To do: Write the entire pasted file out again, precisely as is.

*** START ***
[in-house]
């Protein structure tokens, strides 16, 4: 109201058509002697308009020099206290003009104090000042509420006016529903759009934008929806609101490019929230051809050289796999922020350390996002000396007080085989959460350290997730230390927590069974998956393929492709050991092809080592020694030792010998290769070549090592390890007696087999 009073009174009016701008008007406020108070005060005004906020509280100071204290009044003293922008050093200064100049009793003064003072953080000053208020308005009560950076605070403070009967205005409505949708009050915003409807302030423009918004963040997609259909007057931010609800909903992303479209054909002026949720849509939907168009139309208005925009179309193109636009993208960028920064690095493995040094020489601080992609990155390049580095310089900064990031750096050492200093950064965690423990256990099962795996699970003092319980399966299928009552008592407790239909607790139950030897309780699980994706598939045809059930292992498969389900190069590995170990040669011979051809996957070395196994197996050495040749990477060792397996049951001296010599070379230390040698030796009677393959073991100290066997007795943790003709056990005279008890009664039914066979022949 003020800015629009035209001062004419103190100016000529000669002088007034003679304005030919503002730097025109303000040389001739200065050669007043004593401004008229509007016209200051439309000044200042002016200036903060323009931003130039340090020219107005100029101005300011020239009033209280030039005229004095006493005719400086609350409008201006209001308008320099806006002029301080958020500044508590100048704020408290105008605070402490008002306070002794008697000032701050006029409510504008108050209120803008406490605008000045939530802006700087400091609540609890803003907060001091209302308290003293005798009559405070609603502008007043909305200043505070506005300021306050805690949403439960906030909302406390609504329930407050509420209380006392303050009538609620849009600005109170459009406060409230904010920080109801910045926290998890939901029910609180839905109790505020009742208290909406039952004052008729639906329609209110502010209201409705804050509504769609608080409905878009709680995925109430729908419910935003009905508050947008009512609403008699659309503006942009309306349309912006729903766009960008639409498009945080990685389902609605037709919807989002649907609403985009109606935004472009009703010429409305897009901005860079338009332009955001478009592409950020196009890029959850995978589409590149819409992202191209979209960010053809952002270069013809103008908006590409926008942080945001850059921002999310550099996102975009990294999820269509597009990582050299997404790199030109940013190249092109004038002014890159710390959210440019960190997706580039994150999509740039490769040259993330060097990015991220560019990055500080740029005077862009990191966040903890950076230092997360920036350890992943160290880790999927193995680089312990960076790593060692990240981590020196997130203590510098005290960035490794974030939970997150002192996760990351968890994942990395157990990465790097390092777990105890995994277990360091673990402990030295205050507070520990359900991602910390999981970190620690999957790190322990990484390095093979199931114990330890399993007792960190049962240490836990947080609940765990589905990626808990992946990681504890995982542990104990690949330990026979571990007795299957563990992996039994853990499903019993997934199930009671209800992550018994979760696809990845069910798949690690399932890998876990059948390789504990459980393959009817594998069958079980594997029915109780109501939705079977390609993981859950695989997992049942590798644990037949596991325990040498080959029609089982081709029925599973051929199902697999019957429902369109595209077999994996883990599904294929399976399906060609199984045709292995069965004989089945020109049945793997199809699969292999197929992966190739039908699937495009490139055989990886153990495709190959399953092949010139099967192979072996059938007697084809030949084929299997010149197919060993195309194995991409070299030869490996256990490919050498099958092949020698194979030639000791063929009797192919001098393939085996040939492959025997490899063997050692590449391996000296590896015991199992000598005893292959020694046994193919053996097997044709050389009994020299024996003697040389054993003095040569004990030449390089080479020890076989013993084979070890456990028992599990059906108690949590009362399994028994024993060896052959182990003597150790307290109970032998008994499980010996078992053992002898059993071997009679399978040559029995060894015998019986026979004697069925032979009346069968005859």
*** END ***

[in-house]
């Protein structure tokens, strides 16, 4: 109201058509002697308009020099206290003009104090000042509420006016529903759009934008929806609101490019929230051809050289796999922020350390996002000396007080085989959460350290997730230390927590069974998956393929492709050991092809080592020694030792010998290769070549090592390890007696087999 009073009174009016701008008007406020108070005060005004906020509280100071204290009044003293922008050093200064100049009793003064003072953080000053208020308005009560950076605070403070009967205005409505949708009050915003409807302030423009918004963040997609259909007057931010609800909903992303479209054909002026949720849509939907168009139309208005925009179309193109636009993208960028920064690095493995040094020489601080992609990155390049580095310089900064990031750096050492200093950064965690423990256990099962795996699970003092319980399966299928009552008592407790239909607790139950030897309780699980994706598939045809059930292992498969389900190069590995170990040669011979051809996957070395196994197996050495040749990477060792397996049951001296010599070379230390040698030796009677393959073991100290066997007795943790003709056990005279008890009664039914066979022949 003020800015629009035209001062004419103190100016000529000669002088007034003679304005030919503002730097025109303000040389001739200065050669007043004593401004008229509007016209200051439309000044200042002016200036903060323009931003130039340090020219107005100029101005300011020239009033209280030039005229004095006493005719400086609350409008201006209001308008320099806006002029301080958020500044508590100048704020408290105008605070402490008002306070002794008697000032701050006029409510504008108050209120803008406490605008000045939530802006700087400091609540609890803003907060001091209302308290003293005798009559405070609603502008007043909305200043505070506005300021306050805690949403439960906030909302406390609504329930407050509420209380006392303050009538609620849009600005109170459009406060409230904010920080109801910045926290998890939901029910609180839905109790505020009742208290909406039952004052008729639906329609209110502010209201409705804050509504769609608080409905878009709680995925109430729908419910935003009905508050947008009512609403008699659309503006942009309306349309912006729903766009960008639409498009945080990685389902609605037709919807989002649907609403985009109606935004472009009703010429409305897009901005860079338009332009955001478009592409950020196009890029959850995978589409590149819409992202191209979209960010053809952002270069013809103008908006590409926008942080945001850059921002999310550099996102975009990294999820269509597009990582050299997404790199030109940013190249092109004038002014890159710390959210440019960190997706580039994150999509740039490769040259993330060097990015991220560019990055500080740029005077862009990191966040903890950076230092997360920036350890992943160290880790999927193995680089312990960076790593060692990240981590020196997130203590510098005290960035490794974030939970997150002192996760990351968890994942990395157990990465790097390092777990105890995994277990360091673990402990030295205050507070520990359900991602910390999981970190620690999957790190322990990484390095093979199931114990330890399993007792960190049962240490836990947080609940765990589905990626808990992946990681504890995982542990104990690949330990026979571990007795299957563990992996039994853990499903019993997934199930009671209800992550018994979760696809990845069910798949690690399932890998876990059948390789504990459980393959009817594998069958079980594997029915109780109501939705079977390609993981859950695989997992049942590798644990037949596991325990040498080959029609089982081709029925599973051929199902697999019957429902369109595209077999994996883990599904294929399976399906060609199984045709292995069965004989089945020109049945793997199809699969292999197929992966190739039908699937495009490139055989990886153990495709190959399953092949010139099967192979072996059938007697084809030949084929299997010149197919060993195309194995991409070299030869490996256990490919050498099958092949020698194979030639000791063929009797192919001098393939085996040939492959025997490899063997050692590449391996000296590896015991199992000598005893292959020694046994193919053996097997044709050389009994020299024996003697040389054993003095040569004990030449390089080479020890076989013993084979070890456990028992599990059906108690949590009362399994028994024993060896052959182990003597150790307290109970032998008994499980010996078992053992002898059993071997009679399978040559029995060894015998019986026979004697069925032979009346069968005859």